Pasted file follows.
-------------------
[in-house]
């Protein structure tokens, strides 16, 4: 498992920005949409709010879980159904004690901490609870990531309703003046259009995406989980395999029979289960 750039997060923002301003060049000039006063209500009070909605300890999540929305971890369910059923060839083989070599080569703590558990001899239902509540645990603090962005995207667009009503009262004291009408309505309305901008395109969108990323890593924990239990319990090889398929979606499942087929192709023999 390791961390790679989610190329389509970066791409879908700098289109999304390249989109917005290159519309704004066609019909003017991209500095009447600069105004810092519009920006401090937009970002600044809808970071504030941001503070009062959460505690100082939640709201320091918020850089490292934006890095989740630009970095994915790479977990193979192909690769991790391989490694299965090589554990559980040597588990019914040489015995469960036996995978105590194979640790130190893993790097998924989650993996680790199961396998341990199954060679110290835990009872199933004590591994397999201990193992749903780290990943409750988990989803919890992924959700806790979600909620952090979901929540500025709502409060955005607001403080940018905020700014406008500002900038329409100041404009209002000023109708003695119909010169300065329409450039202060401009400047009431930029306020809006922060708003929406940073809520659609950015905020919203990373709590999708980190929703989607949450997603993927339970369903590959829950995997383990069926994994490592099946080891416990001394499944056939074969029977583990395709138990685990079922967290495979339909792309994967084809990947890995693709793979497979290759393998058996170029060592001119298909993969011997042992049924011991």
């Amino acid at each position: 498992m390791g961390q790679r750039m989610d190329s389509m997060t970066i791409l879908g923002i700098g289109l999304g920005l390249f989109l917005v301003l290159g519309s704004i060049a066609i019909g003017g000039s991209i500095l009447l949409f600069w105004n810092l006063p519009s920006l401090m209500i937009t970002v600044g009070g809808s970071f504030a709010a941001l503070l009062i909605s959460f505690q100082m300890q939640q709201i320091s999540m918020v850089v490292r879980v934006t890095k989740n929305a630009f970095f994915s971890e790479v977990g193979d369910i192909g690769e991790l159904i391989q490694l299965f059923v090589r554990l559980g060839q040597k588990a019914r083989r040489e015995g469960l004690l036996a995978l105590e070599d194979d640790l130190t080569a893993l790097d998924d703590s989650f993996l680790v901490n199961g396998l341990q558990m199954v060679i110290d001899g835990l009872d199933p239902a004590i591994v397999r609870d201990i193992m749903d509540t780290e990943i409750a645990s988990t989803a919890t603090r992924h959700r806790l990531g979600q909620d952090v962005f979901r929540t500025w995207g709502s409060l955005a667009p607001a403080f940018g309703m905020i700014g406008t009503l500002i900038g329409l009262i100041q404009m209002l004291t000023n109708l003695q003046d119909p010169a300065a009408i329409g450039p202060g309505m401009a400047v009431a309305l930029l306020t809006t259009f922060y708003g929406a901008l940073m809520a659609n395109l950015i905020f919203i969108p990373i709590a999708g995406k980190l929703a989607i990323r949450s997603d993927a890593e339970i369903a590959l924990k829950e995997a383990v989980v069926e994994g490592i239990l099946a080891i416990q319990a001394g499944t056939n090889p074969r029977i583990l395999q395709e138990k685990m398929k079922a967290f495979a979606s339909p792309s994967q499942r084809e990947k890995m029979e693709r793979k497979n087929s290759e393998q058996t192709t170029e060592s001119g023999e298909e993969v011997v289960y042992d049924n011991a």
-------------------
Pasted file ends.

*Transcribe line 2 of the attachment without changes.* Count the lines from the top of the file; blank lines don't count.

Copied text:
């Protein structure tokens, strides 16, 4: 498992920005949409709010879980159904004690901490609870990531309703003046259009995406989980395999029979289960 750039997060923002301003060049000039006063209500009070909605300890999540929305971890369910059923060839083989070599080569703590558990001899239902509540645990603090962005995207667009009503009262004291009408309505309305901008395109969108990323890593924990239990319990090889398929979606499942087929192709023999 390791961390790679989610190329389509970066791409879908700098289109999304390249989109917005290159519309704004066609019909003017991209500095009447600069105004810092519009920006401090937009970002600044809808970071504030941001503070009062959460505690100082939640709201320091918020850089490292934006890095989740630009970095994915790479977990193979192909690769991790391989490694299965090589554990559980040597588990019914040489015995469960036996995978105590194979640790130190893993790097998924989650993996680790199961396998341990199954060679110290835990009872199933004590591994397999201990193992749903780290990943409750988990989803919890992924959700806790979600909620952090979901929540500025709502409060955005607001403080940018905020700014406008500002900038329409100041404009209002000023109708003695119909010169300065329409450039202060401009400047009431930029306020809006922060708003929406940073809520659609950015905020919203990373709590999708980190929703989607949450997603993927339970369903590959829950995997383990069926994994490592099946080891416990001394499944056939074969029977583990395709138990685990079922967290495979339909792309994967084809990947890995693709793979497979290759393998058996170029060592001119298909993969011997042992049924011991």